Digital Revolution? Persisting Gender Inequalities in Digital Sports Broadcasting: The case of FIFA TV on YouTube

The digital revolution has been heralded as a transformative force in terms of the relationship between sport and media, especially what concerns sports broadcasting, women’s sport, and the long standing gender inequalities. The arrival of new digital media such as social media platforms (eg YouTube) have been received with enthusiasm in regards of democratisation of content production and consumption, and were predicted to disrupt the status quo by providing more space for women’s sport. But, is that the case?

While researching for a book chapter I wrote on the business of FIFA and their digital and social media presence I decided to collect data from FIFA TV on YouTube. As Burgess and Green (2018) argue, YouTube operates in a multi-sided market (platformisation) by balancing the interests of different stakeholders such as amateur and professional content creators, media partners and advertisers. In a way, there are at least two YouTube in operation, one being the original ‘Broadcast Yourself’ and the other an alternative to traditional sports broadcasting on TV with professionally created on-demand and live content. FIFA TV falls into this second category by offering football fans a myriad of content, from short format remediated videos to live streaming events (in this post here I discuss more in detail how YouTube disrupts traditional sport broadcasting).

In terms of gender inequalities in digital sports broadcasting on YouTube I have compared two pairs of video playlists: one being the original content produced for the Men’s and Women’s FIFA World Cup {FIFA World Cup | Original Content and FIFA Women’s World Cup | Original Content}; and the second the games’ highlights of the 2019 FIFA Women’s World Cup in France and 2018 FIFA Men’s World Cup in Russia {2018 FIFA World Cup | Match Highlights and FIFA Women’s World Cup France 2019 | Match Highlights}.

What the analyses showed was that on absolute terms Men’s videos outperformed Women’s videos in all metrics (view count, likes, dislikes, comments, total engagement). For instance, assuming that view count is the most important metric – as consumption on YouTube still follows the traditional passive TV broadcasting model (see my post here) – we can still see how gender inequalities persist on digital sport broadcasting. In a way, the digital revolution has not disrupted this form of consuming sport.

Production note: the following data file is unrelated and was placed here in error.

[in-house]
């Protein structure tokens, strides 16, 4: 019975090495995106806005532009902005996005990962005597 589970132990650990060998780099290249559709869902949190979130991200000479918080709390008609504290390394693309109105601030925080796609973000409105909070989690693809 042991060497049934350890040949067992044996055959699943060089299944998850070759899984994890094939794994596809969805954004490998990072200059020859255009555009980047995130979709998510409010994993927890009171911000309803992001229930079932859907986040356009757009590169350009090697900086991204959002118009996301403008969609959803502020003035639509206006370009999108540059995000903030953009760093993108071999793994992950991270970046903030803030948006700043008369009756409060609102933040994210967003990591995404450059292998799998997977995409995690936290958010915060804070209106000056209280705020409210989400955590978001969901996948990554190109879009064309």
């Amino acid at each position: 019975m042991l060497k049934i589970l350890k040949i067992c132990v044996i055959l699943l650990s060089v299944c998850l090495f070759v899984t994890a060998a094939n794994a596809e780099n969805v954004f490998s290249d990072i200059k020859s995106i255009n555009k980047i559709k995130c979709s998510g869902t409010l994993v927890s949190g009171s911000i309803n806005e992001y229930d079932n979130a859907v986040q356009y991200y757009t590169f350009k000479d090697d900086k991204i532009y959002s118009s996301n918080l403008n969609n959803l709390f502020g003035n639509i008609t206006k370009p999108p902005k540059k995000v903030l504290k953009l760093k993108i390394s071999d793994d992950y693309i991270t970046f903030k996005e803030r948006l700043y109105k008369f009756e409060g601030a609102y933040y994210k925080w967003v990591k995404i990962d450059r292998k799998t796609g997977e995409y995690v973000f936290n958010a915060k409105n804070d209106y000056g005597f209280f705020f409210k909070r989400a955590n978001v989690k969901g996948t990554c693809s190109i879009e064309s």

FIFA TV Playlist (YouTube)Number of VideosAverage View Count
FIFA World Cup | Original Content44288,408
FIFA Women’s World Cup | Original Content1131,132
2018 FIFA World Cup | Match Highlights6418,924,712
2019 FIFA Women’s World Cup | Match Highlights522,738,257
View Count metric from FIFA TV on YouTube

Nevertheless, when using relative metrics such as likes by views and dislikes by views what we see is a different picture in terms of gender inequalities in sports media. For instance, Women’s videos outperform Men’s videos in likes by views in the FIFA World Cup Match Highlights on a statistically significant level (<.001), and are statistically similar on the Original Content (.768)

FIFA TV Playlist (YouTube)Likes by Views
FIFA World Cup | Original Content0.2590
FIFA Women’s World Cup | Original Content0.2584
2018 FIFA World Cup | Match Highlights0.0055
2019 FIFA Women’s World Cup | Match Highlights0.0066
Likes by views metric from FIFA TV on YouTube

Hence, it is possible to argue that digital revolution has not completely disrupted the traditional relationship between media and sport that reinforces gender inequalities (see this post for an analysis on gender inequalities in sport print media). In spite of that, there are some positive signs as women’s videos have received more likes by views indicating that there is an important, loyal, and more favourably engaged audience than on men’s football.

Maybe those patterns of continuities and discontinuities (see this post for a discussion on continuities and discontinuities on digital media) found on FIFA’s YouTube channel are early indicators of a more equitable production and consumption of content.

What do you think? Would we be able to witness gender equality in sports media in the near future?

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